# CA1046: Do not overload operator equals on reference types

Value
Rule ID CA1046
Category Design
Fix is breaking or non-breaking Breaking

## Cause

A public or nested public reference type overloads the equality operator.

## Rule description

For reference types, the default implementation of the equality operator is almost always correct. By default, two references are equal only if they point to the same object.

## How to fix violations

To fix a violation of this rule, remove the implementation of the equality operator.

## When to suppress warnings

It is safe to suppress a warning from this rule when the reference type behaves like a built-in value type. If it is meaningful to do addition or subtraction on instances of the type, it is probably correct to implement the equality operator and suppress the violation.

## Suppress a warning

If you just want to suppress a single violation, add preprocessor directives to your source file to disable and then re-enable the rule.

#pragma warning disable CA1046
// The code that's violating the rule is on this line.
#pragma warning restore CA1046


To disable the rule for a file, folder, or project, set its severity to none in the configuration file.

[*.{cs,vb}]
dotnet_diagnostic.CA1046.severity = none


To disable this entire category of rules, set the severity for the category to none in the configuration file.

[*.{cs,vb}]
dotnet_analyzer_diagnostic.category-Design.severity = none


## Configure code to analyze

Use the following option to configure which parts of your codebase to run this rule on.

You can configure this option for just this rule, for all rules, or for all rules in this category (Design). For more information, see Code quality rule configuration options.

### Include specific API surfaces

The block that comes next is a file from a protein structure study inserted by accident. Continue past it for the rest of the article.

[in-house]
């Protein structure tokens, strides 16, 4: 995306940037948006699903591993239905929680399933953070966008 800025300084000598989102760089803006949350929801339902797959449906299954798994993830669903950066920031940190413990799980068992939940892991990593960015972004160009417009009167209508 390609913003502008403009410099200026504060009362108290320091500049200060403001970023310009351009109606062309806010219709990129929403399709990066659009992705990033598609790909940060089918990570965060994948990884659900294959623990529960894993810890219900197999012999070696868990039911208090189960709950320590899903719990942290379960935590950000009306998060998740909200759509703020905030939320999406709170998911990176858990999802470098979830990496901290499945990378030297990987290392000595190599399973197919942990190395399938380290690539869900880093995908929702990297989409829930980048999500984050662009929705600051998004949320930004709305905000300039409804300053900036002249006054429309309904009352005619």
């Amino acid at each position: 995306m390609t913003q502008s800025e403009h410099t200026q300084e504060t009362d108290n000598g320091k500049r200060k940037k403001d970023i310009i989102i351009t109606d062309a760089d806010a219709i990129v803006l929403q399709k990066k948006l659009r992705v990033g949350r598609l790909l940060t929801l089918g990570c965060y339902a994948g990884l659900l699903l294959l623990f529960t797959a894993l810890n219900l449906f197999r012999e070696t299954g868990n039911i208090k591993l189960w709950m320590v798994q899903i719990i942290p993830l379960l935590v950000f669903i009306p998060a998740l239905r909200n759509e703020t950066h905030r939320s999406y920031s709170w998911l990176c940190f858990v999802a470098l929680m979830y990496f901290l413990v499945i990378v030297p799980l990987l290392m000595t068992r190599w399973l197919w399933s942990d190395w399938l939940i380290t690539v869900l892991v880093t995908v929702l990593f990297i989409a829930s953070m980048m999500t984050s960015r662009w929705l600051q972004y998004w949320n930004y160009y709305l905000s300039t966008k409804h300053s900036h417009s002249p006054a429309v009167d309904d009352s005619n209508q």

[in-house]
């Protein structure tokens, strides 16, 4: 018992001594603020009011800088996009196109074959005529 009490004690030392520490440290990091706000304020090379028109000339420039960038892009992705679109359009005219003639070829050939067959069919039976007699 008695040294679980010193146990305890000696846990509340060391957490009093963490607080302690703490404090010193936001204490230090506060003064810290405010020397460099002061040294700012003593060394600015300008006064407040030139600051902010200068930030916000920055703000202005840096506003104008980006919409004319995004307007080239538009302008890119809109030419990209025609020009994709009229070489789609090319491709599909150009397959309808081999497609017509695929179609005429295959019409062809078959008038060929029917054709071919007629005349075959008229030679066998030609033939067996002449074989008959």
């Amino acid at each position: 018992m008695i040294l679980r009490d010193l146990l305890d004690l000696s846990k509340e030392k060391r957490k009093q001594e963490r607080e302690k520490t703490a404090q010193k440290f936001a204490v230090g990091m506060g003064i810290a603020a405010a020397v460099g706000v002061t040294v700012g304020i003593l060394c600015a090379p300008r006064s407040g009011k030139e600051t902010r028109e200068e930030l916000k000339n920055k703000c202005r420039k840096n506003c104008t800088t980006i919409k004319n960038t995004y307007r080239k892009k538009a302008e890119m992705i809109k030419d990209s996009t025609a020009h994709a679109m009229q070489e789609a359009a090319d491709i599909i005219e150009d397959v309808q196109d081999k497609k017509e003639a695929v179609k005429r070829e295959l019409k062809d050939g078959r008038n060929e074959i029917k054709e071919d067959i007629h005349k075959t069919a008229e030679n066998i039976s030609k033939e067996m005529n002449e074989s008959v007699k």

You can configure which parts of your codebase to run this rule on, based on their accessibility. For example, to specify that the rule should run only against the non-public API surface, add the following key-value pair to an .editorconfig file in your project:

dotnet_code_quality.CAXXXX.api_surface = private, internal


## Example 1

The following example demonstrates the default behavior when comparing two references.

public class MyReferenceType
{
private int a, b;
public MyReferenceType(int a, int b)
{
this.a = a;
this.b = b;
}

public override string ToString()
{
return String.Format("({0},{1})", a, b);
}
}


## Example 2

The following application compares some references.

public class ReferenceTypeEquality
{
public static void Main1046()
{
MyReferenceType a = new MyReferenceType(2, 2);
MyReferenceType b = new MyReferenceType(2, 2);
MyReferenceType c = a;

Console.WriteLine("a = new {0} and b = new {1} are equal? {2}", a, b, a.Equals(b) ? "Yes" : "No");
Console.WriteLine("c and a are equal? {0}", c.Equals(a) ? "Yes" : "No");
Console.WriteLine("b and a are == ? {0}", b == a ? "Yes" : "No");
Console.WriteLine("c and a are == ? {0}", c == a ? "Yes" : "No");
}
}


This example produces the following output:

a = new (2,2) and b = new (2,2) are equal? No
c and a are equal? Yes
b and a are == ? No
c and a are == ? Yes